Lately, I’ve been coming across bloggers and vloggers talking about hateful comments they get, and how painful it is, and how to deal with them. Since this is something I have years experience with – as a “user”, a site mod and eventually a webmaster – I eventually learned a few things about this the hard way. Many of you who deal with online haters may have some misconceptions about them.
Who haters target
If you feel alone when haters target you, don’t. They target anyone who offers progressive ideas, creative thoughts or empathy.
Who haters are
Haters are pretty consistently against anything progressive or creative, or just people succeeding or having fun. They align themselves closely with traditional ideas, because they aren’t comfortable with change. And sometimes they’re just envious of you.
But what they most want is your attention, because if you’re paying attention to them, you can’t be out there changing their world. That’s right – they are the ultimate derailers. They just want to stop you in case you might get around to putting some of your ideas into action.
This isn’t just true of activists, either, which is why this is not an Activism 101 post. The internet is a big social equalizer. You’re never sure who you’re talking to, and the fact that women and minorities can find a place to voice their opinions – whether it’s about last night’s reality TV lineup or radical social change – really bothers some people.
It would follow from that assessment that most trolls are white men, and in my experience, that is absolutely true. But don’t fall for the myth that they’re all young white guys with a lot of time on their hands. When a Usenet group I belonged to in the 90s got trolled, the group tracked them down. Turned out they were a bunch of middle-aged white guys trolling from their office computers in Texas. The group let their employers know how these guys were spending their time, and terminations followed.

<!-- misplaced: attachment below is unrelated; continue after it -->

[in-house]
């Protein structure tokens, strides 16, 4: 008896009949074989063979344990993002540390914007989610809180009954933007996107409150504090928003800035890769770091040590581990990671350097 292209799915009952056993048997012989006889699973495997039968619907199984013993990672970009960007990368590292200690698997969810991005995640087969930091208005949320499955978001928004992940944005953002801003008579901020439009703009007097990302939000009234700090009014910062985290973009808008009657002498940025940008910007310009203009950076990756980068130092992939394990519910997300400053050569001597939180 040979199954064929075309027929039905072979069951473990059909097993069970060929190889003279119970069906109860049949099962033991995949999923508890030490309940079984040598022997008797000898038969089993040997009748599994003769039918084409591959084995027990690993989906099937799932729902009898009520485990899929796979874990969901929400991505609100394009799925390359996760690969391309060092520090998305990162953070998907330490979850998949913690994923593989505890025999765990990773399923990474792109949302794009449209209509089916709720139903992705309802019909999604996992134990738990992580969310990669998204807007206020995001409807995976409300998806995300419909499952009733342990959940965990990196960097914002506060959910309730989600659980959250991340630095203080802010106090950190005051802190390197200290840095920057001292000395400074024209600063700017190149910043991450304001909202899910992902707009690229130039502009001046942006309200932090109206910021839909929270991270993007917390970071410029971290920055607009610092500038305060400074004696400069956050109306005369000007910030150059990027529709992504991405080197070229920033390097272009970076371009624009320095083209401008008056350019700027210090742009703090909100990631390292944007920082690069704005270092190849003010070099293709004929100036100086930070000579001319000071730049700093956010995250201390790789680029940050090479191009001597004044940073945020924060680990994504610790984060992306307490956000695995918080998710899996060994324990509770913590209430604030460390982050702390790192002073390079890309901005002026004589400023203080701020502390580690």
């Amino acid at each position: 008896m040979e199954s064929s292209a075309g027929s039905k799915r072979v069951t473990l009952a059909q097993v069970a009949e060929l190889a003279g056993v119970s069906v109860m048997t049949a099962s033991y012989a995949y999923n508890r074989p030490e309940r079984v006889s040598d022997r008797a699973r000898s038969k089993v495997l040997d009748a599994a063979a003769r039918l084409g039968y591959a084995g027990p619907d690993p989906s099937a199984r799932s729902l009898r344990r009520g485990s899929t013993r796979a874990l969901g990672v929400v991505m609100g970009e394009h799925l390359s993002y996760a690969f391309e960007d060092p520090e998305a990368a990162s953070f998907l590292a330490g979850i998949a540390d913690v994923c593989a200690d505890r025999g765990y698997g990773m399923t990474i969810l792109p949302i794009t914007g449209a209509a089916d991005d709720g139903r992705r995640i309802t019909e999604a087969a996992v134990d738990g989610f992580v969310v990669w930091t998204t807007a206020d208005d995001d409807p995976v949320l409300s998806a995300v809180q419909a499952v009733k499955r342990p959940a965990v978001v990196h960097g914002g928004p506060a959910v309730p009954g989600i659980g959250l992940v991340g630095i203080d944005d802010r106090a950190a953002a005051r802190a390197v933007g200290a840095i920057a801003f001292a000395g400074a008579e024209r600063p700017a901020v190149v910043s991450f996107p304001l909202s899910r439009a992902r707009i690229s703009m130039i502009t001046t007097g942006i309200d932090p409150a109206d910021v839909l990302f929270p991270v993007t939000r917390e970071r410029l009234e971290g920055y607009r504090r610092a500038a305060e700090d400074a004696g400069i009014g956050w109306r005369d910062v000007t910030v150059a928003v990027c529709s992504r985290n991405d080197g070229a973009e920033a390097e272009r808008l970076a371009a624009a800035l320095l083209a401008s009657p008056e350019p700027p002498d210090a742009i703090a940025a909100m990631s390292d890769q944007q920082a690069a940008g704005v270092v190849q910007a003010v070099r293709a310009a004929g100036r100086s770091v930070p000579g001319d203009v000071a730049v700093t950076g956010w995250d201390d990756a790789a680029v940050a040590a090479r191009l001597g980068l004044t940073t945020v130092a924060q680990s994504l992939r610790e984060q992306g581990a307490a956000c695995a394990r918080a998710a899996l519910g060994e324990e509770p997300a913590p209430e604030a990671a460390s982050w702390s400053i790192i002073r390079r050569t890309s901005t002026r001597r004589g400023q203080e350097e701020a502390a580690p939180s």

Why you need to ignore them
Your first instinct is probably to counter their hateful comments, or at least call attention to the low quality of their thoughts. You’re afraid others will agree with them. But get over that fear. Other haters certainly will agree with them, and nothing you can say to or about them will change that. Your best strategy is to continue talking to non-haters in the group, as if the haters don’t even exist. They cannot stand this, and they usually respond by amping up the harassment for a bit, and then moving on when they realize they can’t get the attention they were seeking.
Giving them any attention at all makes them the winners, in their minds. Simply ignoring them makes them feel like losers, and they cannot stand feeling like losers.
Something that may help you ignore these people is to remember who they might be. The next time you run into a troll, consider the possibility that they are:
- Prisoners. Yes, many prisoners have internet access, and a lot of time on their hands. Odds are at least some of the net trolls you have met or will meet in your lifetime will be prisoners enjoying internet access and free time on your tax dollars. Why reward them by making that free time more fun for them?
- Children. I used to assume it would be obvious when I was talking to a child, but it’s surprisingly not. And adolescents in particular can explore a lot of viewpoints and presentations before they mature. It’s not that easy to tell a hardened middle-aged misogynist troll from a twelve-year-old who’s just trying on society’s misogyny for size. Since I for one do not want to find myself saying to any twelve-year-old ever the sort of thing I’ll cheerfully say to a middle-aged misogynist, I find it better to just ignore them. Kids lose interest very quickly when they’re not getting the attention they wanted.
- Extremely entitled people. Now, it might sound like these are exactly the people we want to be tangling with, but we are the last people on earth they will ever listen to. It’s just not worth it. That’s why I created this site.
In short, engaging with haters is like fighting with a pig: you get muddy and bruised, and the pig has a good time. Actually, maybe that one line should have been the whole of this article, because I don’t think I can put it better than that. You are just indulging them by acknowledging their existence, so why acknowledge it?
To this day, I struggle to take my own advice. We get comments to which I want to email the person something very foul or even threatening, and the Hathor staff has had to sit me down on more than one occasion. But the more we follow the “What troll? I didn’t see a troll” policy, the fewer trolls we have to deal with. It really does work.
Got questions? Post them, and we’ll try to answer.